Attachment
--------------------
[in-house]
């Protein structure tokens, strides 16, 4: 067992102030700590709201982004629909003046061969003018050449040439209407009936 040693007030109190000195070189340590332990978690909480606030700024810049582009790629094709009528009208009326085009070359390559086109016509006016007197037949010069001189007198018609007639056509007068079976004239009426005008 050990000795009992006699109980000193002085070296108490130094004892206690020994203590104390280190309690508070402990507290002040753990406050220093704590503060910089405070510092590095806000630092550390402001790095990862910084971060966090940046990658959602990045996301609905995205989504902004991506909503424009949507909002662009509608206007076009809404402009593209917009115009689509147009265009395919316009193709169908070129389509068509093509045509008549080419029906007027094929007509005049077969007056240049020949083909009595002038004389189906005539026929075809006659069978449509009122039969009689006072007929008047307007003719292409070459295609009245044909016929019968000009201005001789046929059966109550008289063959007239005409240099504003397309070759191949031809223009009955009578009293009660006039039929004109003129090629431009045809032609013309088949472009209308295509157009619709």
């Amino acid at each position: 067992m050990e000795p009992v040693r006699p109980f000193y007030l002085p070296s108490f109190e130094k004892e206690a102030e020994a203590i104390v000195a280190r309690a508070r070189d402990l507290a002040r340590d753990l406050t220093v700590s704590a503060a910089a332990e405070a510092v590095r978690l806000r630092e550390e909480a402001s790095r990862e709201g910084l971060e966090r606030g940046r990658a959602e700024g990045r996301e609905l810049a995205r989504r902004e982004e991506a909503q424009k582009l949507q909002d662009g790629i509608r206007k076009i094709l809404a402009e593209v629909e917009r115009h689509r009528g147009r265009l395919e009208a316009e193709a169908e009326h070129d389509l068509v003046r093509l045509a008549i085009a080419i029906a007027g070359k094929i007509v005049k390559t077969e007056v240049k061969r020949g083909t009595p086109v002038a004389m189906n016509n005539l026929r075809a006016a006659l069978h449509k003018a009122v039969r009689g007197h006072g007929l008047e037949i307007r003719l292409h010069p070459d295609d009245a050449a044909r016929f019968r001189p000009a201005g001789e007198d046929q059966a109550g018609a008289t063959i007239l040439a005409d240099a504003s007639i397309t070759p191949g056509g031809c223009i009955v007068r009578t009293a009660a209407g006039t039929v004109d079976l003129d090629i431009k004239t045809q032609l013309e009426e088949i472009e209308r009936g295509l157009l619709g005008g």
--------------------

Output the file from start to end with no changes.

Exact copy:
[in-house]
């Protein structure tokens, strides 16, 4: 067992102030700590709201982004629909003046061969003018050449040439209407009936 040693007030109190000195070189340590332990978690909480606030700024810049582009790629094709009528009208009326085009070359390559086109016509006016007197037949010069001189007198018609007639056509007068079976004239009426005008 050990000795009992006699109980000193002085070296108490130094004892206690020994203590104390280190309690508070402990507290002040753990406050220093704590503060910089405070510092590095806000630092550390402001790095990862910084971060966090940046990658959602990045996301609905995205989504902004991506909503424009949507909002662009509608206007076009809404402009593209917009115009689509147009265009395919316009193709169908070129389509068509093509045509008549080419029906007027094929007509005049077969007056240049020949083909009595002038004389189906005539026929075809006659069978449509009122039969009689006072007929008047307007003719292409070459295609009245044909016929019968000009201005001789046929059966109550008289063959007239005409240099504003397309070759191949031809223009009955009578009293009660006039039929004109003129090629431009045809032609013309088949472009209308295509157009619709």
């Amino acid at each position: 067992m050990e000795p009992v040693r006699p109980f000193y007030l002085p070296s108490f109190e130094k004892e206690a102030e020994a203590i104390v000195a280190r309690a508070r070189d402990l507290a002040r340590d753990l406050t220093v700590s704590a503060a910089a332990e405070a510092v590095r978690l806000r630092e550390e909480a402001s790095r990862e709201g910084l971060e966090r606030g940046r990658a959602e700024g990045r996301e609905l810049a995205r989504r902004e982004e991506a909503q424009k582009l949507q909002d662009g790629i509608r206007k076009i094709l809404a402009e593209v629909e917009r115009h689509r009528g147009r265009l395919e009208a316009e193709a169908e009326h070129d389509l068509v003046r093509l045509a008549i085009a080419i029906a007027g070359k094929i007509v005049k390559t077969e007056v240049k061969r020949g083909t009595p086109v002038a004389m189906n016509n005539l026929r075809a006016a006659l069978h449509k003018a009122v039969r009689g007197h006072g007929l008047e037949i307007r003719l292409h010069p070459d295609d009245a050449a044909r016929f019968r001189p000009a201005g001789e007198d046929q059966a109550g018609a008289t063959i007239l040439a005409d240099a504003s007639i397309t070759p191949g056509g031809c223009i009955v007068r009578t009293a009660a209407g006039t039929v004109d079976l003129d090629i431009k004239t045809q032609l013309e009426e088949i472009e209308r009936g295509l157009l619709g005008g």